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 serving in Virginia through the battles around Richmond, the Maryland campaign and Fredericksburg, attained at the period of the battle of Chancellorsville the rank of colonel of his regiment. General Semmes, his brigade commander, in accordance with a request of General McLaws that each brigadier should report colors captured or lost by his command during the engagements around Chancellorsville, said: ‘I have the honor to state that no colors were lost by my brigade, but that the Fifty-third Georgia volunteers, Col. James P. Simms, captured the national colors of the Second Rhode Island volunteers.’ He was present at the head of his regiment on the second day at Gettysburg, when the gallant Semmes received his mortal wound. Colonel Simms was at Knoxville with Longstreet in November, 1863, Gen. Goode Bryan being then his brigade, and McLaws his division commander. During all the Overland campaign he was still at the post of duty and danger. At the battle of Cedar Creek he commanded the brigade. At Petersburg he was again in command of his regiment, and on December 8, 1864, after General Bryan had returned to Georgia, he was again put in command of the brigade and commissioned brigadier-general. Faithful to the last, he was on hand in the Appomattox campaign and surrendered with Ewell at Sailor's creek, only a few days before the sad occasion when the gallant army of Virginia laid down its arms and furled the banners that had floated in triumph over so many glorious fields. After the war General Simms returned to his home and resumed the practice of law. He served his county in the legislature and took an active interest in everything that concerned the honor and prosperity of Georgia until his death in 1888.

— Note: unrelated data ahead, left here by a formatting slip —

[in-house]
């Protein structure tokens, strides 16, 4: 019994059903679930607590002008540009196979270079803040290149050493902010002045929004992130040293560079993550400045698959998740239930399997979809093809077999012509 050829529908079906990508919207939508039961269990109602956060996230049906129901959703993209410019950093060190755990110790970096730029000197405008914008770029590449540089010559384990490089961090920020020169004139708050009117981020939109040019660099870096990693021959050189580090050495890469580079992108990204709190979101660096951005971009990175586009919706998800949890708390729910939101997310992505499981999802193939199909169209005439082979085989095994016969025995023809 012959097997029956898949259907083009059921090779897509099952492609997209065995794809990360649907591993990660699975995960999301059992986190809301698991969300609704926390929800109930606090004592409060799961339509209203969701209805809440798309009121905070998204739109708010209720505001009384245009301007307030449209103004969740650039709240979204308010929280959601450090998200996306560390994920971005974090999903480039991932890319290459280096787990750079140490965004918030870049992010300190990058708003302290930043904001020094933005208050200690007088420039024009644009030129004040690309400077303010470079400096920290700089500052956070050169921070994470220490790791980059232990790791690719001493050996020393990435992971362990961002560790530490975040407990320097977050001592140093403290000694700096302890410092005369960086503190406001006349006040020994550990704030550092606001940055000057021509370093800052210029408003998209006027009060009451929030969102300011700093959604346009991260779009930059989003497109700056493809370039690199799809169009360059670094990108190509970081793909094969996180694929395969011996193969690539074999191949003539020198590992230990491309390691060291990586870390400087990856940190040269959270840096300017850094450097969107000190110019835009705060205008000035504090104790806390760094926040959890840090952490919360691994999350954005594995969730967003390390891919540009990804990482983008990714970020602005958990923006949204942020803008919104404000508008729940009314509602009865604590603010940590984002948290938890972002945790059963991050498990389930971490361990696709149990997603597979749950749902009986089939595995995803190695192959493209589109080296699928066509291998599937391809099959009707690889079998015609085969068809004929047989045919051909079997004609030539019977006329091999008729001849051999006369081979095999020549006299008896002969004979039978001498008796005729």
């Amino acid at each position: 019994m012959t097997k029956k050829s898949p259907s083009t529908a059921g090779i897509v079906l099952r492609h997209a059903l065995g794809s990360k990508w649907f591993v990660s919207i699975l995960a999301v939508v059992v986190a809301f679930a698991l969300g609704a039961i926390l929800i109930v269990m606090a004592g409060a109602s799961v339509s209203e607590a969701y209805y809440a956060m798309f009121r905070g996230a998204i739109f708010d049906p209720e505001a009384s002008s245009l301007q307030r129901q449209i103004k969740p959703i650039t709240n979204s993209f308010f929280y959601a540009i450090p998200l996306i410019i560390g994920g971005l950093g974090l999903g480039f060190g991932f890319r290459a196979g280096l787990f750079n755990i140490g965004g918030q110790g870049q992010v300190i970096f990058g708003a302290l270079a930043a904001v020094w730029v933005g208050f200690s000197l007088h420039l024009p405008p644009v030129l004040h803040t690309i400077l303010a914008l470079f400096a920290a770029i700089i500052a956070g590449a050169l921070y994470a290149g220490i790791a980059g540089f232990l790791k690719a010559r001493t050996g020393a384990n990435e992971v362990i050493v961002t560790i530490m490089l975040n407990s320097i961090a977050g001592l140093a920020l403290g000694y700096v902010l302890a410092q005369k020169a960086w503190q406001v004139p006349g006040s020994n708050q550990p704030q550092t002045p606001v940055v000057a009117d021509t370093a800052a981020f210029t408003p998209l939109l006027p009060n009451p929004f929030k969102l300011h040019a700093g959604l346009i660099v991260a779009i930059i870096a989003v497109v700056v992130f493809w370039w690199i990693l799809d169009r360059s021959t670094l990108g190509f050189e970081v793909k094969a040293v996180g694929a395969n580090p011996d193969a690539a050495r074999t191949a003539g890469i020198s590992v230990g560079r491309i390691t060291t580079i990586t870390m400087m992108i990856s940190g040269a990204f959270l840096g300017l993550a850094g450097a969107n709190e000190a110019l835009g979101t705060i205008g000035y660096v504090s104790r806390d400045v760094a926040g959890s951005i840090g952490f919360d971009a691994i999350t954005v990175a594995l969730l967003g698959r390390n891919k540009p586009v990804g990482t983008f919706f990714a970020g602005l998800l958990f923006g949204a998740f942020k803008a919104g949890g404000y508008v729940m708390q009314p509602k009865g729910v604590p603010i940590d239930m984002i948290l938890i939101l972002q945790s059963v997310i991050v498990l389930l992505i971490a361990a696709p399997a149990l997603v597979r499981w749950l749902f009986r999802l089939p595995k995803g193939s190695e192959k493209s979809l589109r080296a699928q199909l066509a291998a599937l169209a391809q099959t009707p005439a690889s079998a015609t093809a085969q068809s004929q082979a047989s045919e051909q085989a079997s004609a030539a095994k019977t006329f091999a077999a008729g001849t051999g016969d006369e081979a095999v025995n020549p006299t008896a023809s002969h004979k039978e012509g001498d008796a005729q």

Brigadier-General William Duncan Smith was born in Georgia in 1826, and from that State was appointed to the United States military academy in 1842. Four years later he was graduated as brevet second lieutenant and
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